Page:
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Armywife, I'm so sorry to hear of your loss. Mostly, I want you to know you're not alone and that any and all of the feelings you have or will have, are valid and normal. I hope that we can all be here for you. hugs.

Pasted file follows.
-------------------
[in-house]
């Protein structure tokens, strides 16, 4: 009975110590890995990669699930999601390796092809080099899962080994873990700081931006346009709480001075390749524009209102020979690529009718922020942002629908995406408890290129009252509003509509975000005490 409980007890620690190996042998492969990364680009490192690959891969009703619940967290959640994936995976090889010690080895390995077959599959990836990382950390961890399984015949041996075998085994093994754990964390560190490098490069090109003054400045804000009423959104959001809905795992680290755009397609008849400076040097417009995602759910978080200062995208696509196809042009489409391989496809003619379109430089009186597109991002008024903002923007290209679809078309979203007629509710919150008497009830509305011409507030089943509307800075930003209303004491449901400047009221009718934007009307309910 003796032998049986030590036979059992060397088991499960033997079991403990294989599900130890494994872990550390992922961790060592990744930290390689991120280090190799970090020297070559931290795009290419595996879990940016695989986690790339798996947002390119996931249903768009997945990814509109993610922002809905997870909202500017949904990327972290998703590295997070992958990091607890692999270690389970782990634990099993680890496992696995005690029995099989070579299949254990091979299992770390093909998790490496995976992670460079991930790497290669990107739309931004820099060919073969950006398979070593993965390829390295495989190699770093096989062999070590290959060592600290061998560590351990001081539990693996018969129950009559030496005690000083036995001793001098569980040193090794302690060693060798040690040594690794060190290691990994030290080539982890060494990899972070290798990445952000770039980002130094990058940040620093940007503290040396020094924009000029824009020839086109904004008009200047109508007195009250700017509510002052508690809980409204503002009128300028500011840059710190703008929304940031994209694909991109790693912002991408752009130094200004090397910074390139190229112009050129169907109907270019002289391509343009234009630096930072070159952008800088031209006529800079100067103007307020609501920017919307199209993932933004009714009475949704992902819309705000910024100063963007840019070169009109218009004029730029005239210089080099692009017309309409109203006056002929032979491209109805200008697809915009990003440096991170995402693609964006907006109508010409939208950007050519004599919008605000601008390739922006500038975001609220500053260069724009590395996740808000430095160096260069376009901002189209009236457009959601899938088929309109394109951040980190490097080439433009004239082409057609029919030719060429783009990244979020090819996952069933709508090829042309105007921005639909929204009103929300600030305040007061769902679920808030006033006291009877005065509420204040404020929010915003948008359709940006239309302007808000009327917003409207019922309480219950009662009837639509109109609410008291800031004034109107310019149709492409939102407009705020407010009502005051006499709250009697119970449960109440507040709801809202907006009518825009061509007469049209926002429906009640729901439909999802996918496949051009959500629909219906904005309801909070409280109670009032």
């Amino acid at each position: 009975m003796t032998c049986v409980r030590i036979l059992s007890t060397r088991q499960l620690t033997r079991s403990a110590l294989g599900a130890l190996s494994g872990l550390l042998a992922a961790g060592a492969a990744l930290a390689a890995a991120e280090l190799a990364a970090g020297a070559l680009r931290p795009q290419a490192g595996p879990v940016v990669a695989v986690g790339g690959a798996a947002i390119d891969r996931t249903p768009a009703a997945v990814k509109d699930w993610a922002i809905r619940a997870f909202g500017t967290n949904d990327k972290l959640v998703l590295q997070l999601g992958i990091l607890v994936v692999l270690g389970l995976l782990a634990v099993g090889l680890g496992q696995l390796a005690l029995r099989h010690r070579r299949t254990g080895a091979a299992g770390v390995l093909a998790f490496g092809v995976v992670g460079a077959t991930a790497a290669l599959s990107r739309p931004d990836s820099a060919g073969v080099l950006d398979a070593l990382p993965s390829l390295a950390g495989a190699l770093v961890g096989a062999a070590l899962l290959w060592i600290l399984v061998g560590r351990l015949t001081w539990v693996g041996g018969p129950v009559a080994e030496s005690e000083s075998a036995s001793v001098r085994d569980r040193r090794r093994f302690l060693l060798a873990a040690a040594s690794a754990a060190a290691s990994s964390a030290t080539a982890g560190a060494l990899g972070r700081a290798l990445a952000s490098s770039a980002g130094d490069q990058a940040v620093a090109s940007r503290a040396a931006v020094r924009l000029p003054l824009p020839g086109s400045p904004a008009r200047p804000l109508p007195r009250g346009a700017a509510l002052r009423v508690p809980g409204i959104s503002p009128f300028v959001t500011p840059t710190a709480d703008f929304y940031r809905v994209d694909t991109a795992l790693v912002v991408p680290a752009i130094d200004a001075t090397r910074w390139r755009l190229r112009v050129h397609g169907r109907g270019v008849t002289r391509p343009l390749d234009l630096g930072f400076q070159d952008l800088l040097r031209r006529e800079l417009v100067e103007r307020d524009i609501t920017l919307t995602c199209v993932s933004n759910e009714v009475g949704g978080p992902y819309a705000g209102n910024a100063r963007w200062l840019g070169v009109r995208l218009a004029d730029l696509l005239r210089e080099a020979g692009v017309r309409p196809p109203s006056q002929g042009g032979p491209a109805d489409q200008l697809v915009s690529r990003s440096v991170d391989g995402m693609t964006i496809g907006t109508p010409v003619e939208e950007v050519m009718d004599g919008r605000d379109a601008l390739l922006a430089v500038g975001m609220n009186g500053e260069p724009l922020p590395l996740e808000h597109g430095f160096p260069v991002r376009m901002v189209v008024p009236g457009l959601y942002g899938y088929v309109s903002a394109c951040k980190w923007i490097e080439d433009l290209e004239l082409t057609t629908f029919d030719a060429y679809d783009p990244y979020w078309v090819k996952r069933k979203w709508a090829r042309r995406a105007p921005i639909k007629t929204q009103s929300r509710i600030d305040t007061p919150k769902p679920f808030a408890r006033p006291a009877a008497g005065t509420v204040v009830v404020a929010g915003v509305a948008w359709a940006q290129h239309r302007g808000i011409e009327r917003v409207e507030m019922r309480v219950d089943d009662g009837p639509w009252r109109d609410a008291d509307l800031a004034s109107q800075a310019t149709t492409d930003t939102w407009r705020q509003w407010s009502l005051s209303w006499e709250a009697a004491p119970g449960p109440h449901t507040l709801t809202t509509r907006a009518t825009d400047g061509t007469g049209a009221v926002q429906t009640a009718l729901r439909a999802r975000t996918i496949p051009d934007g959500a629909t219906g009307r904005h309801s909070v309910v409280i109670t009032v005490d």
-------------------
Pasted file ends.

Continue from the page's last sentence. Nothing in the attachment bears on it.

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Hi AnArmyWife, I didn't know that about using another funeral home. I heard the stories. And it wasn't just that one funeral home. There were others, too. I think the latest one I read was when they buried the new deceased person with the old one. It's hard to be the spouse at home when your other half is deployed. My sister's hubby is in the Guard (??). Anyway, our airport has on the wall, all those Guards that were deployed from here - who died while deployed. Two walls are covered - they do the portrait in one row going across the huge airport center area. When you just stand there and look up, you see how MANY have died. You don't really see how many of the locals die when you hear it one at a time with space interval. When you put them ALL in one room, you SEE how many have died throughout the years. I know that they do this to honor their service to their country, but as I stand there looking at their portraits...I feel such sadness. And you have to go through this every time he deploys.....I'm glad that he was able to stay behind and be of help for you. HUGS!!! Book